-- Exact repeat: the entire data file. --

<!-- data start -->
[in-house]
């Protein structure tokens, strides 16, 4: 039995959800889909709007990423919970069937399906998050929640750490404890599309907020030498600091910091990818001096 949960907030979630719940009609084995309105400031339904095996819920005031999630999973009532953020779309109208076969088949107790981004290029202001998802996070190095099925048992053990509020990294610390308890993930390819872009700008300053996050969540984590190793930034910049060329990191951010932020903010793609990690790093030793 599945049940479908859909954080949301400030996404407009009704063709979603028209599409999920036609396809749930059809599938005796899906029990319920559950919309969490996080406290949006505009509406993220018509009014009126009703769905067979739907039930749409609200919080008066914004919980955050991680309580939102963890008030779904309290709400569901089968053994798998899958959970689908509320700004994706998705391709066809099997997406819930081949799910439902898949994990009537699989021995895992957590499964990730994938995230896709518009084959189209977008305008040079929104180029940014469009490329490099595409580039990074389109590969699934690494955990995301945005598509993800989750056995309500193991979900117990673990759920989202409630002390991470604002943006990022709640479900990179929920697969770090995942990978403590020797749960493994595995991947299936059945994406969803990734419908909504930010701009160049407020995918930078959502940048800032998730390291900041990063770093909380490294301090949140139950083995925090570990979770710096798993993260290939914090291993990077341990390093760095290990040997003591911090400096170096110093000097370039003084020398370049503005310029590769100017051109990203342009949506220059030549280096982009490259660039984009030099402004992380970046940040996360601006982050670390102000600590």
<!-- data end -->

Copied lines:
[in-house]
């Protein structure tokens, strides 16, 4: 039995959800889909709007990423919970069937399906998050929640750490404890599309907020030498600091910091990818001096 949960907030979630719940009609084995309105400031339904095996819920005031999630999973009532953020779309109208076969088949107790981004290029202001998802996070190095099925048992053990509020990294610390308890993930390819872009700008300053996050969540984590190793930034910049060329990191951010932020903010793609990690790093030793 599945049940479908859909954080949301400030996404407009009704063709979603028209599409999920036609396809749930059809599938005796899906029990319920559950919309969490996080406290949006505009509406993220018509009014009126009703769905067979739907039930749409609200919080008066914004919980955050991680309580939102963890008030779904309290709400569901089968053994798998899958959970689908509320700004994706998705391709066809099997997406819930081949799910439902898949994990009537699989021995895992957590499964990730994938995230896709518009084959189209977008305008040079929104180029940014469009490329490099595409580039990074389109590969699934690494955990995301945005598509993800989750056995309500193991979900117990673990759920989202409630002390991470604002943006990022709640479900990179929920697969770090995942990978403590020797749960493994595995991947299936059945994406969803990734419908909504930010701009160049407020995918930078959502940048800032998730390291900041990063770093909380490294301090949140139950083995925090570990979770710096798993993260290939914090291993990077341990390093760095290990040997003591911090400096170096110093000097370039003084020398370049503005310029590769100017051109990203342009949506220059030549280096982009490259660039984009030099402004992380970046940040996360601006982050670390102000600590």